“It won’t, Mr. Finnerty.”  She took another step forward.  “Your time is nearly done.”

“And America will just let China rise, Madame Ni?”

“They won’t see the danger until it’s too late, Mr. Finnerty.”

“You’ll never be dangerous with Chiang keeping you in the dirt, Madame Ni.”

“His successors will do better, Mr. Finnerty,” Ni said and the third man turned to her.

“Mao and the warlords are even worse than Chiang, Madame Ni.” 

“Perhaps.”  Ni shot the third man in the neck.  “But England’s future is even worse for you, Mr. Finnerty.”

He stared at the third man screaming on the floor.

“The world is changing faster than Chiang knows.”  Ni lowered her pistol and nodded to him.  “You know it, I know it, and that’s why I want you on my side, Mr. Finnerty.”

“On your side?”  He turned back to her.

“You know England is collapsing under the burden of its Empire, and that China could return to greatness with the right leaders,” Ni said.  “You could be one of those leaders, Mr. Finnerty.”

He looked right into her eyes.

“You’ve spent almost your entire life in China, Mr. Finnerty.  You’ve become rich here, made a life here.  Do you think you could have done that in England as the Irish Catholic boy you were?”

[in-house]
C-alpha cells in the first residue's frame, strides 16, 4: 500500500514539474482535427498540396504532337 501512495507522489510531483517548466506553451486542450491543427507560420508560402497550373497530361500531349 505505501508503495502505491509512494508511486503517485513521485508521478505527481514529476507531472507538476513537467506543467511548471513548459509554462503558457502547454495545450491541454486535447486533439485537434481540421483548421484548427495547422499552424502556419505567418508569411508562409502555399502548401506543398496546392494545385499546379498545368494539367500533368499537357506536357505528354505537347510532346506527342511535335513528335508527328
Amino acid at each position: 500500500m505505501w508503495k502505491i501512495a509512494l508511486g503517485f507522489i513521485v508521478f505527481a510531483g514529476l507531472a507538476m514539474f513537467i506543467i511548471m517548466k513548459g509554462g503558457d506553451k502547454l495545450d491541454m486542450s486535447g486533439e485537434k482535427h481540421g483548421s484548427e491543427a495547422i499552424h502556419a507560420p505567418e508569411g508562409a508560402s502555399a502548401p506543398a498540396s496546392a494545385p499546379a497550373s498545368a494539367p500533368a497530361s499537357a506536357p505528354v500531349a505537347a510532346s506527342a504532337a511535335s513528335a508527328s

He looked down at Townley’s corpse and then into the front room and a fraction of his Chinese wealth.

“Help us make the future, Mr. Finnerty.  Embrace the reward you so richly deserve and that the English will never give you.”

“No.”  He raised his pistol to her face.  “No, I don’t think so.”

“You’re making a mistake, Mr. Finnerty.”

“Like you did when you threatened my family and livelihood, you cock sucking, stain of a whore.”

“They’re alive because of me, Mr. Finnerty.”  Ni laughed and smashed the lantern to the floor, lighting the room on fire.  “You would do well to remember that.”

He lowered his pistol, his eyes right on hers again.

“Good-bye, Mr. Finnerty.”  Ni turned her back to him.  “We won’t see each other again.”

“I’ll see you dead, whore.”

“No, you won’t.”  Ni disappeared as the flames rose up between them.

Finnerty ignored the fire and holstered the pistol under his coat.  He turned around, pushing Townley and Zhou’s bodies aside and tracing his hand along the floor, revealing a trap door.  He smiled.  “I will see you dead, Madame Ni.”  He lifted the door, heading down a waiting ladder.  “And China too.”


Of course the adventure continues.

Read how Ni faces off against Finnerty and the Americans to move China into the 21st century and its rightful place in the world.

Just email Joseph at joe@joestories.com and he will get the rest of Conspiracy Of The Dragon to you.